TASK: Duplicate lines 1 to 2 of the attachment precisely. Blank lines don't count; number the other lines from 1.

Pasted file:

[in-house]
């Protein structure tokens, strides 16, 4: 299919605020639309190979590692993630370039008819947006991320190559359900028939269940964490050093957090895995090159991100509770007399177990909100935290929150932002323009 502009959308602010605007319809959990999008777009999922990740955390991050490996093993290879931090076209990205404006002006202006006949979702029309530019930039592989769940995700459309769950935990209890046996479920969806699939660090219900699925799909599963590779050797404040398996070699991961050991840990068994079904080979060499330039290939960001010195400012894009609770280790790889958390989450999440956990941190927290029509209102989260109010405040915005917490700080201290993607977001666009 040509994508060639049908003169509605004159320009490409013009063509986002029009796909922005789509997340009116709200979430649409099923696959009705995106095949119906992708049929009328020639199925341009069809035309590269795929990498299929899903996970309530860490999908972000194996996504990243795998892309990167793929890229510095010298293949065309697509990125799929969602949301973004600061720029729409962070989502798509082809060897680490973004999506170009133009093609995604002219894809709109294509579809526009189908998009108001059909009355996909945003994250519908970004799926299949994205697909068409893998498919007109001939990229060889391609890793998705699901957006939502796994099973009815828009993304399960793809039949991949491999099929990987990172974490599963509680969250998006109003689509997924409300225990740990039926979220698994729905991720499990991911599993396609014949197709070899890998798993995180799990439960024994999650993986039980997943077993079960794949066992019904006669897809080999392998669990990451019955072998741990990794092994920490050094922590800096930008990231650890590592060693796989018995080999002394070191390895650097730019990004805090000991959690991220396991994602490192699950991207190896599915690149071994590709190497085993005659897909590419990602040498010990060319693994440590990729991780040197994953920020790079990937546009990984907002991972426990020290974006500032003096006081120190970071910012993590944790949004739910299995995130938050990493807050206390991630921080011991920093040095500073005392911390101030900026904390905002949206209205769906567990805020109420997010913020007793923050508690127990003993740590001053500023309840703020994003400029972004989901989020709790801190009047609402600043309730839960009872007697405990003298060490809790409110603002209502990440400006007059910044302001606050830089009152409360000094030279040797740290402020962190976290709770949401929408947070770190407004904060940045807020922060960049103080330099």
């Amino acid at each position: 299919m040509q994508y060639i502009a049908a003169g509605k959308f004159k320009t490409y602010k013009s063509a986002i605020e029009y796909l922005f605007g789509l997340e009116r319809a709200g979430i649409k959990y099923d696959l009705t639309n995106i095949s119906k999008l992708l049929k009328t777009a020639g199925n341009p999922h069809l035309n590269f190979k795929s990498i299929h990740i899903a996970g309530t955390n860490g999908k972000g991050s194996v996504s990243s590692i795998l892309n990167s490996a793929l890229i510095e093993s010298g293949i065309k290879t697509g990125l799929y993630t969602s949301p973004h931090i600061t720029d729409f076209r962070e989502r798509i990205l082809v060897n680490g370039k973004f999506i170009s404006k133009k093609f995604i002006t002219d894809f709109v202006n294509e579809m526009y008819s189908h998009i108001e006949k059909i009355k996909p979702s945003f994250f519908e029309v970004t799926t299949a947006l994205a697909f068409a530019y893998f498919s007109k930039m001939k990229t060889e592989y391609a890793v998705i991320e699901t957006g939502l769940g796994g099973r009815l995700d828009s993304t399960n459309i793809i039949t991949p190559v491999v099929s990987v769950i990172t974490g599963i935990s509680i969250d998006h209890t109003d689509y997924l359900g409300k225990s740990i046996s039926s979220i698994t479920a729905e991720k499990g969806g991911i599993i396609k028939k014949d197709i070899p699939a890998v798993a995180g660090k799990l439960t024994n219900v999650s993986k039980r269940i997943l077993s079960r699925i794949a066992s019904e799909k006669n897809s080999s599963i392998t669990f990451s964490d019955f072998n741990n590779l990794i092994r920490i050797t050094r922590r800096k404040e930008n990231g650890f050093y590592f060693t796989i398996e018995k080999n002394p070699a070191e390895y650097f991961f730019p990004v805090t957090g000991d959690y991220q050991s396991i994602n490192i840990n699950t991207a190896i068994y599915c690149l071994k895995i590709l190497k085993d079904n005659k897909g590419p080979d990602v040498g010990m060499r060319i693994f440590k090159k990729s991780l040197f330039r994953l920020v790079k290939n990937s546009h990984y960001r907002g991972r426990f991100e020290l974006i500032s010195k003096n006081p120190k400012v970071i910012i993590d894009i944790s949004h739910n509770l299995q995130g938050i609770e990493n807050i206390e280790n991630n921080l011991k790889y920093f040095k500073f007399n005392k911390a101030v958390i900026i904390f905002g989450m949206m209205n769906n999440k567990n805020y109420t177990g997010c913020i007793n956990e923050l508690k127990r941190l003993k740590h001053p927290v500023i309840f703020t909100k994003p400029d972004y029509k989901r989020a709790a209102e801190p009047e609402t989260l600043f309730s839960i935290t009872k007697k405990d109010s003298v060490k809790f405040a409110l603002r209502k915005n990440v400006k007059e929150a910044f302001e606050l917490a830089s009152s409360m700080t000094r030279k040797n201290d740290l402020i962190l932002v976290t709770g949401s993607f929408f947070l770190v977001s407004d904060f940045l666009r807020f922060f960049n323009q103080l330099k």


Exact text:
[in-house]
């Protein structure tokens, strides 16, 4: 299919605020639309190979590692993630370039008819947006991320190559359900028939269940964490050093957090895995090159991100509770007399177990909100935290929150932002323009 502009959308602010605007319809959990999008777009999922990740955390991050490996093993290879931090076209990205404006002006202006006949979702029309530019930039592989769940995700459309769950935990209890046996479920969806699939660090219900699925799909599963590779050797404040398996070699991961050991840990068994079904080979060499330039290939960001010195400012894009609770280790790889958390989450999440956990941190927290029509209102989260109010405040915005917490700080201290993607977001666009 040509994508060639049908003169509605004159320009490409013009063509986002029009796909922005789509997340009116709200979430649409099923696959009705995106095949119906992708049929009328020639199925341009069809035309590269795929990498299929899903996970309530860490999908972000194996996504990243795998892309990167793929890229510095010298293949065309697509990125799929969602949301973004600061720029729409962070989502798509082809060897680490973004999506170009133009093609995604002219894809709109294509579809526009189908998009108001059909009355996909945003994250519908970004799926299949994205697909068409893998498919007109001939990229060889391609890793998705699901957006939502796994099973009815828009993304399960793809039949991949491999099929990987990172974490599963509680969250998006109003689509997924409300225990740990039926979220698994729905991720499990991911599993396609014949197709070899890998798993995180799990439960024994999650993986039980997943077993079960794949066992019904006669897809080999392998669990990451019955072998741990990794092994920490050094922590800096930008990231650890590592060693796989018995080999002394070191390895650097730019990004805090000991959690991220396991994602490192699950991207190896599915690149071994590709190497085993005659897909590419990602040498010990060319693994440590990729991780040197994953920020790079990937546009990984907002991972426990020290974006500032003096006081120190970071910012993590944790949004739910299995995130938050990493807050206390991630921080011991920093040095500073005392911390101030900026904390905002949206209205769906567990805020109420997010913020007793923050508690127990003993740590001053500023309840703020994003400029972004989901989020709790801190009047609402600043309730839960009872007697405990003298060490809790409110603002209502990440400006007059910044302001606050830089009152409360000094030279040797740290402020962190976290709770949401929408947070770190407004904060940045807020922060960049103080330099």